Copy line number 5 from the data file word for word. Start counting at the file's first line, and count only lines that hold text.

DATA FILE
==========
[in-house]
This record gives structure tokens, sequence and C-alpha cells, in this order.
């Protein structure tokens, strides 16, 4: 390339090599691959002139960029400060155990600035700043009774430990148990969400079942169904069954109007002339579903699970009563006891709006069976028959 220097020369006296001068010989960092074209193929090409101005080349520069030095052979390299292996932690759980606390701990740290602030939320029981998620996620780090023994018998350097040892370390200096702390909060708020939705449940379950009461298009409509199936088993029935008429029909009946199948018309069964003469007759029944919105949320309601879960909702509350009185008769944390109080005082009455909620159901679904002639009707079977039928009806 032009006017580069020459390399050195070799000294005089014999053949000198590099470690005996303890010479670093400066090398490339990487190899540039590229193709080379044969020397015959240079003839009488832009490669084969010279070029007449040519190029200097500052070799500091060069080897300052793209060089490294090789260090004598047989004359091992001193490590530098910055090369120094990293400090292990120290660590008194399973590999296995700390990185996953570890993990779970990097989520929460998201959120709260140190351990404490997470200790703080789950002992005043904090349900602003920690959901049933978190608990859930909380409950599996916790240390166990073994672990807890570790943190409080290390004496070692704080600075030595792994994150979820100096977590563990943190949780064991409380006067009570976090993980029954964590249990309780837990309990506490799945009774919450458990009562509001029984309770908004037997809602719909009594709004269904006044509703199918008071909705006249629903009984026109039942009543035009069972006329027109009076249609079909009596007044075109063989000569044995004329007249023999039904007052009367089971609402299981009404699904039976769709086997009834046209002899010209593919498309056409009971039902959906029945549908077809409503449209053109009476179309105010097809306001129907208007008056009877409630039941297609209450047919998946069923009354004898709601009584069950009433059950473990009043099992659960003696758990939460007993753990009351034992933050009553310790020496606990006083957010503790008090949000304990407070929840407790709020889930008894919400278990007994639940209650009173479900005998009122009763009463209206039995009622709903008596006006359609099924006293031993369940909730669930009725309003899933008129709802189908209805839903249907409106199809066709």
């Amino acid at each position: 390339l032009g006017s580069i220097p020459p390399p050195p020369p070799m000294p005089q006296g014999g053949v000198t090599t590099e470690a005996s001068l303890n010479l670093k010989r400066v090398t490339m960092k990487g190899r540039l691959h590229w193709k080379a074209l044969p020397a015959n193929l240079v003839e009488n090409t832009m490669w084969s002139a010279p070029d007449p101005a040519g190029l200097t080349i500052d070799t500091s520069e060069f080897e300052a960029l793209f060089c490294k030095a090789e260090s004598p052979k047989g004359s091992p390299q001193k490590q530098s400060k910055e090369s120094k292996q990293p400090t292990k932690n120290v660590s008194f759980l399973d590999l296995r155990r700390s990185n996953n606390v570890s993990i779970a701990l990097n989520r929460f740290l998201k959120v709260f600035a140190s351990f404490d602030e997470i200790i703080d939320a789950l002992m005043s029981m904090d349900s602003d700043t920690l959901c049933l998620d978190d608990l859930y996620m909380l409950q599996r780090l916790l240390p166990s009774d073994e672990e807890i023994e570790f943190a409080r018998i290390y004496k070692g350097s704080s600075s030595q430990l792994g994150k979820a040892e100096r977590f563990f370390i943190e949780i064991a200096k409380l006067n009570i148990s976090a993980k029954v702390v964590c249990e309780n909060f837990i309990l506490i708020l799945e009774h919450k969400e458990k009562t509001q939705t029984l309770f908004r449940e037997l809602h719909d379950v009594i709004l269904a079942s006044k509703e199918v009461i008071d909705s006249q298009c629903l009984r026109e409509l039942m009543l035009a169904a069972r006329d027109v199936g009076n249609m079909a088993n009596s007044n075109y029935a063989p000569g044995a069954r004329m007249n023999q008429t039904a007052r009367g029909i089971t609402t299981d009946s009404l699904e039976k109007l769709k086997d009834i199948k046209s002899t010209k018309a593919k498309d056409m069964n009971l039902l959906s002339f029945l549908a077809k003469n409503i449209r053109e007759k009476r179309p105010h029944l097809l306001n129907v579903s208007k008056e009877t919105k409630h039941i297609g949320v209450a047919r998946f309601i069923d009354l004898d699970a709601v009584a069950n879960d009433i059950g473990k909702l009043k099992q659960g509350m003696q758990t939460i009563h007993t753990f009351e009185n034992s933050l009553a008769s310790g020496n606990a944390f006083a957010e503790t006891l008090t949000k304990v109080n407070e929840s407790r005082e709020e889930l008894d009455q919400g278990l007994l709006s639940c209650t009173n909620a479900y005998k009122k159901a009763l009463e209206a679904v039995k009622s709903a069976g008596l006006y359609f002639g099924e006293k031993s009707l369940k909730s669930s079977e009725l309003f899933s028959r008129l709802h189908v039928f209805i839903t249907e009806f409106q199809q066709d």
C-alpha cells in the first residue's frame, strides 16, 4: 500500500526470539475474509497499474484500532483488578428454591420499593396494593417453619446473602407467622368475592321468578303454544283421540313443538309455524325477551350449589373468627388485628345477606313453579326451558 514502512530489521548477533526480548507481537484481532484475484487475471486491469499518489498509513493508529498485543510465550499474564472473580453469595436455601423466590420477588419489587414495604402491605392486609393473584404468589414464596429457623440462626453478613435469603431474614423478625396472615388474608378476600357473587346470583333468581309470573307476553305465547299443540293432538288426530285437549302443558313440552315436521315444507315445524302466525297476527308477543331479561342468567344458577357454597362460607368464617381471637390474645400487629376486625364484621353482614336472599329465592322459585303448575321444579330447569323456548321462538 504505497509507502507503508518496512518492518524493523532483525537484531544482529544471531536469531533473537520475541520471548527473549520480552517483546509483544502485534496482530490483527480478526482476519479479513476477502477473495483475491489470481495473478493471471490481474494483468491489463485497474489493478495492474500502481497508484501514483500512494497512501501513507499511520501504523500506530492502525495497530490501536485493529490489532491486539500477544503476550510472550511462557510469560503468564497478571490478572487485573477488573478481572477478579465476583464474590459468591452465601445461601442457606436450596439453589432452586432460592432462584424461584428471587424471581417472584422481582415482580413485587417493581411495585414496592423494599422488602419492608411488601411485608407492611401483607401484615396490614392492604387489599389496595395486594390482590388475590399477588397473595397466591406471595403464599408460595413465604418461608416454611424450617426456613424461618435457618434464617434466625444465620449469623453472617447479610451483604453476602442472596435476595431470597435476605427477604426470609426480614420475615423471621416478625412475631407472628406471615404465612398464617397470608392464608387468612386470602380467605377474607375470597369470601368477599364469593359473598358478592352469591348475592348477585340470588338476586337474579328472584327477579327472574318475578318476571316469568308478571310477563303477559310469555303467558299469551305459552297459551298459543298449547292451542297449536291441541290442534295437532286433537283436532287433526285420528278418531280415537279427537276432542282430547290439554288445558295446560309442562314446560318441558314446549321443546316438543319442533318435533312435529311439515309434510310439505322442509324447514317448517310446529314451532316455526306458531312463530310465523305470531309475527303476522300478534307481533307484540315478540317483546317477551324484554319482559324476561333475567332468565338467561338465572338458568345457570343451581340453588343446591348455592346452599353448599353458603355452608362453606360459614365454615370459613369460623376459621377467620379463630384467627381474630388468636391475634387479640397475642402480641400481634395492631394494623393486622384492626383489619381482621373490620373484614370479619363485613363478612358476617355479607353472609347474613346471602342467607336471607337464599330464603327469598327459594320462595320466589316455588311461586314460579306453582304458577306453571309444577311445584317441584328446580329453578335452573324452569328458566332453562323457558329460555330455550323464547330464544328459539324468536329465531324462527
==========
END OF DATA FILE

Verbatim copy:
C-alpha cells in the first residue's frame, strides 16, 4: 500500500526470539475474509497499474484500532483488578428454591420499593396494593417453619446473602407467622368475592321468578303454544283421540313443538309455524325477551350449589373468627388485628345477606313453579326451558 514502512530489521548477533526480548507481537484481532484475484487475471486491469499518489498509513493508529498485543510465550499474564472473580453469595436455601423466590420477588419489587414495604402491605392486609393473584404468589414464596429457623440462626453478613435469603431474614423478625396472615388474608378476600357473587346470583333468581309470573307476553305465547299443540293432538288426530285437549302443558313440552315436521315444507315445524302466525297476527308477543331479561342468567344458577357454597362460607368464617381471637390474645400487629376486625364484621353482614336472599329465592322459585303448575321444579330447569323456548321462538 504505497509507502507503508518496512518492518524493523532483525537484531544482529544471531536469531533473537520475541520471548527473549520480552517483546509483544502485534496482530490483527480478526482476519479479513476477502477473495483475491489470481495473478493471471490481474494483468491489463485497474489493478495492474500502481497508484501514483500512494497512501501513507499511520501504523500506530492502525495497530490501536485493529490489532491486539500477544503476550510472550511462557510469560503468564497478571490478572487485573477488573478481572477478579465476583464474590459468591452465601445461601442457606436450596439453589432452586432460592432462584424461584428471587424471581417472584422481582415482580413485587417493581411495585414496592423494599422488602419492608411488601411485608407492611401483607401484615396490614392492604387489599389496595395486594390482590388475590399477588397473595397466591406471595403464599408460595413465604418461608416454611424450617426456613424461618435457618434464617434466625444465620449469623453472617447479610451483604453476602442472596435476595431470597435476605427477604426470609426480614420475615423471621416478625412475631407472628406471615404465612398464617397470608392464608387468612386470602380467605377474607375470597369470601368477599364469593359473598358478592352469591348475592348477585340470588338476586337474579328472584327477579327472574318475578318476571316469568308478571310477563303477559310469555303467558299469551305459552297459551298459543298449547292451542297449536291441541290442534295437532286433537283436532287433526285420528278418531280415537279427537276432542282430547290439554288445558295446560309442562314446560318441558314446549321443546316438543319442533318435533312435529311439515309434510310439505322442509324447514317448517310446529314451532316455526306458531312463530310465523305470531309475527303476522300478534307481533307484540315478540317483546317477551324484554319482559324476561333475567332468565338467561338465572338458568345457570343451581340453588343446591348455592346452599353448599353458603355452608362453606360459614365454615370459613369460623376459621377467620379463630384467627381474630388468636391475634387479640397475642402480641400481634395492631394494623393486622384492626383489619381482621373490620373484614370479619363485613363478612358476617355479607353472609347474613346471602342467607336471607337464599330464603327469598327459594320462595320466589316455588311461586314460579306453582304458577306453571309444577311445584317441584328446580329453578335452573324452569328458566332453562323457558329460555330455550323464547330464544328459539324468536329465531324462527